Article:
Warwickshire Museum recently acquired this small but stunning object, which was found near Middleton in North Warwickshire by a metal detectorist. It has been dated to the 15th century and is thought to be the lid to a small diamond-shaped box, which would probably have been worn on a chain around the neck.
St George and the dragon
The surface of the object is engraved with the figure of St George who is in the act of killing a dragon. It is 34mm high, 28mm across and less than 1mm thick. The box may have been a reliquary, containing a piece of cloth or stone associated with the saint as a religious relic. By the 15th century, St George was established as the patron saint of England, as well as one who helped those in distress.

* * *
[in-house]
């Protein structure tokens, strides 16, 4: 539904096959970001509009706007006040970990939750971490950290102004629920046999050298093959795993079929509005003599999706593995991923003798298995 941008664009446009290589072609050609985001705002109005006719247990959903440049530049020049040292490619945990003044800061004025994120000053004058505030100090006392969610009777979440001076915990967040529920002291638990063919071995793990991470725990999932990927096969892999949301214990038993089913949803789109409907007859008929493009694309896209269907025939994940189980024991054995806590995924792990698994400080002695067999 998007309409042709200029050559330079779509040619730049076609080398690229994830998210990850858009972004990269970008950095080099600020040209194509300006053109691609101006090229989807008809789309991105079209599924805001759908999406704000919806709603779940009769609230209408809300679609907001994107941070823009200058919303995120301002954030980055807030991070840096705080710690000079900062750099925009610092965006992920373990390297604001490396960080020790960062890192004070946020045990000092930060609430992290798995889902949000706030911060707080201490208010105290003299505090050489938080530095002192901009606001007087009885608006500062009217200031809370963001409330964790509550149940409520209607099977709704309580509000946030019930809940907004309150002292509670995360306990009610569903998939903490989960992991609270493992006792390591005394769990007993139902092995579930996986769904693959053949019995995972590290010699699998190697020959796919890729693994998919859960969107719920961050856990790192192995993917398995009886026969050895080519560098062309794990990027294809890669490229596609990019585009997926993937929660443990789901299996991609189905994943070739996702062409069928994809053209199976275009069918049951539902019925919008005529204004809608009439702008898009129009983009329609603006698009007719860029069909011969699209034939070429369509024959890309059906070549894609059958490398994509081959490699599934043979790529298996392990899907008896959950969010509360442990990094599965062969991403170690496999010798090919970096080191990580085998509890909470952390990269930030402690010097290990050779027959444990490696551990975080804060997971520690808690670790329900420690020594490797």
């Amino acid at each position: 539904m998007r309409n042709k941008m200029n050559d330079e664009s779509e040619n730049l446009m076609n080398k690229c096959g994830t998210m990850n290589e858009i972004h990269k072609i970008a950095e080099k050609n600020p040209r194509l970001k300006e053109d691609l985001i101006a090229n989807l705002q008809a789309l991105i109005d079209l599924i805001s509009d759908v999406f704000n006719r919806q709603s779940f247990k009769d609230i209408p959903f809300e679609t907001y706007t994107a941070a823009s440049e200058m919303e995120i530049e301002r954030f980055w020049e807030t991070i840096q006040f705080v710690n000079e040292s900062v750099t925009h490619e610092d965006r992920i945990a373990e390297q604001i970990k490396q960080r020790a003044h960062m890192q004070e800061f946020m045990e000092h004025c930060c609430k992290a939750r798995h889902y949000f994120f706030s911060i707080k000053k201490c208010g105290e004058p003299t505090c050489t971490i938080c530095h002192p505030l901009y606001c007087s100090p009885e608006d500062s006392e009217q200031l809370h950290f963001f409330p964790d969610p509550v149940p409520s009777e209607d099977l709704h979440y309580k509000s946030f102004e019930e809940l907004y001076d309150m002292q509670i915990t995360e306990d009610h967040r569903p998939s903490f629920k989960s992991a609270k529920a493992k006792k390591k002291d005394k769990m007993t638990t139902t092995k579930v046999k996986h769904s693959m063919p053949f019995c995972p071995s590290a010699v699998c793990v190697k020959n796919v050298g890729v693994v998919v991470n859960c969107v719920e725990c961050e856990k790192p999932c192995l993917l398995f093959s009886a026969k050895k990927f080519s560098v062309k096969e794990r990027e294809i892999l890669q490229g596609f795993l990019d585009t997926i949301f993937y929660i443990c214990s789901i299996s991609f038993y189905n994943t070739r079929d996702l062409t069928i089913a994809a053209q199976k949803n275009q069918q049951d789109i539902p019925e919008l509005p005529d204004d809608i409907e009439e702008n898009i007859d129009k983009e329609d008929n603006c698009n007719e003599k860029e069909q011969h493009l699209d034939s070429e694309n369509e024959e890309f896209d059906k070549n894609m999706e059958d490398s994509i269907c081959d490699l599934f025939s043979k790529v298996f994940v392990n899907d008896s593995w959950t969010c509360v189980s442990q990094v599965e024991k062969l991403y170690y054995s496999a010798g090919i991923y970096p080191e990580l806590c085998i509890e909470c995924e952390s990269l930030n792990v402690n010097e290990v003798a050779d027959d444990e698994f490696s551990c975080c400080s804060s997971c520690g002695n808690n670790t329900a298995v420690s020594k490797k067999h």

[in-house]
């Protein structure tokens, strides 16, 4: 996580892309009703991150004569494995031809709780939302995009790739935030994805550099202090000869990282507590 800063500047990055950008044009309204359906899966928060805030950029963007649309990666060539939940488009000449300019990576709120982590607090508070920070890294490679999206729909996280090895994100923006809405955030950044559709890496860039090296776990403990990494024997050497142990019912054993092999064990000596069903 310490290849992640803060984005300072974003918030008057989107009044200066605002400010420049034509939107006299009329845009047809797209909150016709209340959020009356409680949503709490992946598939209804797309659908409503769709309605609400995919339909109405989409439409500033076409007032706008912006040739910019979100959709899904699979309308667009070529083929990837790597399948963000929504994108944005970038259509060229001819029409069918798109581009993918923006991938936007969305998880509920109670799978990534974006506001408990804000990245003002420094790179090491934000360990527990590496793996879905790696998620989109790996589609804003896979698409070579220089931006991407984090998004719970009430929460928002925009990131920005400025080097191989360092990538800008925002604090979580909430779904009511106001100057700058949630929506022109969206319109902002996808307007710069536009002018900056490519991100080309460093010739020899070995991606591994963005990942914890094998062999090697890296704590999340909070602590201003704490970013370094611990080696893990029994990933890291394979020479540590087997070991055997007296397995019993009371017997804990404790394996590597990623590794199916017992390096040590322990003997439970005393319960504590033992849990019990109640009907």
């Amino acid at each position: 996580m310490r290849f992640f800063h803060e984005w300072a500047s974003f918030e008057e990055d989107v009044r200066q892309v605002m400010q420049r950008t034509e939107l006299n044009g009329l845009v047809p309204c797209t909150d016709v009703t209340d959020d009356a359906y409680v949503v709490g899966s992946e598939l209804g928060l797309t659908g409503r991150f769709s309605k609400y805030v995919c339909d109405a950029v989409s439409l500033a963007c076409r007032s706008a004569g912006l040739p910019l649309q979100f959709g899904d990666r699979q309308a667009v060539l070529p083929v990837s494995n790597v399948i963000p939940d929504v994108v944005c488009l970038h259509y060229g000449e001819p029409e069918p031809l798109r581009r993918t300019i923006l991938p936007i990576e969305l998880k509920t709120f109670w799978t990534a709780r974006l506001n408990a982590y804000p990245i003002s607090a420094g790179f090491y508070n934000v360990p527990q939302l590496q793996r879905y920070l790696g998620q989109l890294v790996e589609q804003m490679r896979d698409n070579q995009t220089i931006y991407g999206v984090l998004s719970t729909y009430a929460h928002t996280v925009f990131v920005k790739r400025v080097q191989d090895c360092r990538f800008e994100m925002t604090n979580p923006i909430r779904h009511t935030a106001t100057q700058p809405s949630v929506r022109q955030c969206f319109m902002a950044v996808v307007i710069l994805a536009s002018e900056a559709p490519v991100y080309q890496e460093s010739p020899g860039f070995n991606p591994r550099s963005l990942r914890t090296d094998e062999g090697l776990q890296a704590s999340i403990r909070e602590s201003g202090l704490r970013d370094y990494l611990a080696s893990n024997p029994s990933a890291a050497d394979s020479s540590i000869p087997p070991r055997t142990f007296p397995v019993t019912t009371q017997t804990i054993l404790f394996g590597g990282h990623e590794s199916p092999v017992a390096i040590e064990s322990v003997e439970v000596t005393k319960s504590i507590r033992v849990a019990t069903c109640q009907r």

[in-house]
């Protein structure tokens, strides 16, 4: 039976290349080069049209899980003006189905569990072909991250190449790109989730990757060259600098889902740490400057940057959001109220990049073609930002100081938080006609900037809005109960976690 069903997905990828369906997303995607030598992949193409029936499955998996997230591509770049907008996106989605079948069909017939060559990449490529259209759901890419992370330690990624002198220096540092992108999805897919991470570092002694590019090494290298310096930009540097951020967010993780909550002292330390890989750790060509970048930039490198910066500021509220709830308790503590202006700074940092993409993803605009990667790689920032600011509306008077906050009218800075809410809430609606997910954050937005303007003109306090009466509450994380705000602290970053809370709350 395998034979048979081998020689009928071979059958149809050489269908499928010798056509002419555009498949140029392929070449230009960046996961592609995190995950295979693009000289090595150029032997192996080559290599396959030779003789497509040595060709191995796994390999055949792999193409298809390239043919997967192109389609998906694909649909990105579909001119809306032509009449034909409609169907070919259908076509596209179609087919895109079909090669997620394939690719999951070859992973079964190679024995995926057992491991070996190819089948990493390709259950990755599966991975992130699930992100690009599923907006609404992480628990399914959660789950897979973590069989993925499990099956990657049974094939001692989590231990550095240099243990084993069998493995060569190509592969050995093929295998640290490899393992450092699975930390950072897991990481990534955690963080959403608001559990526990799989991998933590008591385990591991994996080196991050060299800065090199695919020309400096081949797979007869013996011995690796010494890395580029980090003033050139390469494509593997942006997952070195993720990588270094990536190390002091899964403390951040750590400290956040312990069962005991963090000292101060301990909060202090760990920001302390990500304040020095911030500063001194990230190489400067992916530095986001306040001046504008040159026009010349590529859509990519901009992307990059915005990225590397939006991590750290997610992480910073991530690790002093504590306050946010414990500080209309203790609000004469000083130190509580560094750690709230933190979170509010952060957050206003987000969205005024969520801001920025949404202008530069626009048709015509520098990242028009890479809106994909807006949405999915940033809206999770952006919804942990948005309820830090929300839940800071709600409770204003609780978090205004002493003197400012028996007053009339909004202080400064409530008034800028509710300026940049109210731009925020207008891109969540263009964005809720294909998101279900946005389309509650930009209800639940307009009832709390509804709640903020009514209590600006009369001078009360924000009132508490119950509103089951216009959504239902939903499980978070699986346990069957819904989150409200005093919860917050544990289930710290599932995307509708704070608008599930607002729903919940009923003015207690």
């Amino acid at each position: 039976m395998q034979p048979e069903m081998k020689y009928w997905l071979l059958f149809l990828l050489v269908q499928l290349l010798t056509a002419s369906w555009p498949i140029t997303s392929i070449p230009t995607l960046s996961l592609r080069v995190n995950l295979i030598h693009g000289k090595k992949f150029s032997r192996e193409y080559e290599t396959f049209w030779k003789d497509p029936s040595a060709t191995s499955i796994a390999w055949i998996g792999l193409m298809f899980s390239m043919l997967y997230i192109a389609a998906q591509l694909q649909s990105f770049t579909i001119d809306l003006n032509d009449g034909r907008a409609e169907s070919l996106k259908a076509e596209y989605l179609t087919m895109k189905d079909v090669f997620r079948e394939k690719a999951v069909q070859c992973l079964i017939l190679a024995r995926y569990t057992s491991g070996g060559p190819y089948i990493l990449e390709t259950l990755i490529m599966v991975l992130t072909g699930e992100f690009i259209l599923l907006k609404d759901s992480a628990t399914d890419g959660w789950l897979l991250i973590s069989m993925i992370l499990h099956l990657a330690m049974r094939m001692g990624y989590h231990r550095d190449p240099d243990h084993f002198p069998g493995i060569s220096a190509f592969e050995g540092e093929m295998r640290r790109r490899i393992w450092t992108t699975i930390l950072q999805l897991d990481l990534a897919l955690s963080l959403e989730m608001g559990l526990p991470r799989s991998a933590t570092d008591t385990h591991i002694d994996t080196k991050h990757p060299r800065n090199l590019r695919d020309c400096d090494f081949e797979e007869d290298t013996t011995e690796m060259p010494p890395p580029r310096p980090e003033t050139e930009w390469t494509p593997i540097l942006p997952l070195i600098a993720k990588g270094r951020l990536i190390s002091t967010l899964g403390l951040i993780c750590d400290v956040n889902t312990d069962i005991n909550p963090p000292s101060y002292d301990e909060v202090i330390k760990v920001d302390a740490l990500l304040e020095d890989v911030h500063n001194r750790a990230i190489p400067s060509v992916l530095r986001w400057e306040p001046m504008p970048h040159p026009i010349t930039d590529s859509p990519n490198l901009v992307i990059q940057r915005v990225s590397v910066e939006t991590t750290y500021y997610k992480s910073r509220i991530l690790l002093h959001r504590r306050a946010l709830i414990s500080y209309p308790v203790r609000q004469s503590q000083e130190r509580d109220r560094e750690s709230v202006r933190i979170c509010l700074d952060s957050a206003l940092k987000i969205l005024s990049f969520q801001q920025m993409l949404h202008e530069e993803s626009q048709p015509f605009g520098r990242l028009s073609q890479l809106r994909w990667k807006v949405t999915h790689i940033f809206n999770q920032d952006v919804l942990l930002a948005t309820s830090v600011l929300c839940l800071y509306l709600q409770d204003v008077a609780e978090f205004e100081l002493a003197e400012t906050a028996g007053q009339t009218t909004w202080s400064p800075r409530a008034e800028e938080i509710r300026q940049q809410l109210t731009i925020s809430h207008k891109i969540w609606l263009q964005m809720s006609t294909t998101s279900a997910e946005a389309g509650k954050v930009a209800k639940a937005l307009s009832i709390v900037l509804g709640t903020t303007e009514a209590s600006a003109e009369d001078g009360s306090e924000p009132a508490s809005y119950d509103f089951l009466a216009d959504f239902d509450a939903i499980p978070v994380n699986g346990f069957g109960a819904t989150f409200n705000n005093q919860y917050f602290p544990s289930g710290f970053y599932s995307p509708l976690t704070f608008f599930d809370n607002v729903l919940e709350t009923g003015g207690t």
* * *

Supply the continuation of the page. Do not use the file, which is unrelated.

As the lid was made of gold, so the rest of the reliquary is likely to have been gold, possibly decorated with more engraving, or even semi-precious stones. The detail and quality of the engraving suggests that the reliquary may have belonged to a wealthy townsperson. Illustrations from the Medieval period often show such objects being worn by women.
The Middleton Reliquary Lid was acquired by Warwickshire Museum through the Treasure Act and with the assistance of the Arts Council England/Victoria and Albert Museum Purchase Grant Fund and the Headley Trust. Recorded for the Portable Antiquities Scheme.
The Middleton reliquary lid is similar to the Middleham Jewel from Yorkshire.